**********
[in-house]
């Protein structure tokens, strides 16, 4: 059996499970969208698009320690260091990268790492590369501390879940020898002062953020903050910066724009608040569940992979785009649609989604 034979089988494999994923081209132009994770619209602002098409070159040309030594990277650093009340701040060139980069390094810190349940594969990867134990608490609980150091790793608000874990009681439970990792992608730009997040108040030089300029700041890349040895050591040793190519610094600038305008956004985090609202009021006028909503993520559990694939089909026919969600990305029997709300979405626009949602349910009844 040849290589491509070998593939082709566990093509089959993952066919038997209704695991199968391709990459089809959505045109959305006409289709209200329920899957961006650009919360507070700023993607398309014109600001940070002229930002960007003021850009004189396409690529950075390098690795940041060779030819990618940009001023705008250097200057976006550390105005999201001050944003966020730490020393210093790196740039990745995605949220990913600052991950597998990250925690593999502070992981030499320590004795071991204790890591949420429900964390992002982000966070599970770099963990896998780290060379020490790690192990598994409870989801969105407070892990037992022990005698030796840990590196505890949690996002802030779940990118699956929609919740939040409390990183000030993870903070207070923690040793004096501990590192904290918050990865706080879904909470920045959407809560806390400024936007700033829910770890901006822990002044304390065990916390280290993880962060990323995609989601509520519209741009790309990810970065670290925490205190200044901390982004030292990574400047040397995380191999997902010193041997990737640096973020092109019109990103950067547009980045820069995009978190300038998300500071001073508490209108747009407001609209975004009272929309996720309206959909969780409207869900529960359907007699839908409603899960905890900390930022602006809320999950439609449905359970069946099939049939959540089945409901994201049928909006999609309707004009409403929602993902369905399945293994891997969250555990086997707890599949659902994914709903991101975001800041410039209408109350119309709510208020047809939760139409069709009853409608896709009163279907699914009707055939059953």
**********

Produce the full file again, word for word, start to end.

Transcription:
[in-house]
């Protein structure tokens, strides 16, 4: 059996499970969208698009320690260091990268790492590369501390879940020898002062953020903050910066724009608040569940992979785009649609989604 034979089988494999994923081209132009994770619209602002098409070159040309030594990277650093009340701040060139980069390094810190349940594969990867134990608490609980150091790793608000874990009681439970990792992608730009997040108040030089300029700041890349040895050591040793190519610094600038305008956004985090609202009021006028909503993520559990694939089909026919969600990305029997709300979405626009949602349910009844 040849290589491509070998593939082709566990093509089959993952066919038997209704695991199968391709990459089809959505045109959305006409289709209200329920899957961006650009919360507070700023993607398309014109600001940070002229930002960007003021850009004189396409690529950075390098690795940041060779030819990618940009001023705008250097200057976006550390105005999201001050944003966020730490020393210093790196740039990745995605949220990913600052991950597998990250925690593999502070992981030499320590004795071991204790890591949420429900964390992002982000966070599970770099963990896998780290060379020490790690192990598994409870989801969105407070892990037992022990005698030796840990590196505890949690996002802030779940990118699956929609919740939040409390990183000030993870903070207070923690040793004096501990590192904290918050990865706080879904909470920045959407809560806390400024936007700033829910770890901006822990002044304390065990916390280290993880962060990323995609989601509520519209741009790309990810970065670290925490205190200044901390982004030292990574400047040397995380191999997902010193041997990737640096973020092109019109990103950067547009980045820069995009978190300038998300500071001073508490209108747009407001609209975004009272929309996720309206959909969780409207869900529960359907007699839908409603899960905890900390930022602006809320999950439609449905359970069946099939049939959540089945409901994201049928909006999609309707004009409403929602993902369905399945293994891997969250555990086997707890599949659902994914709903991101975001800041410039209408109350119309709510208020047809939760139409069709009853409608896709009163279907699914009707055939059953």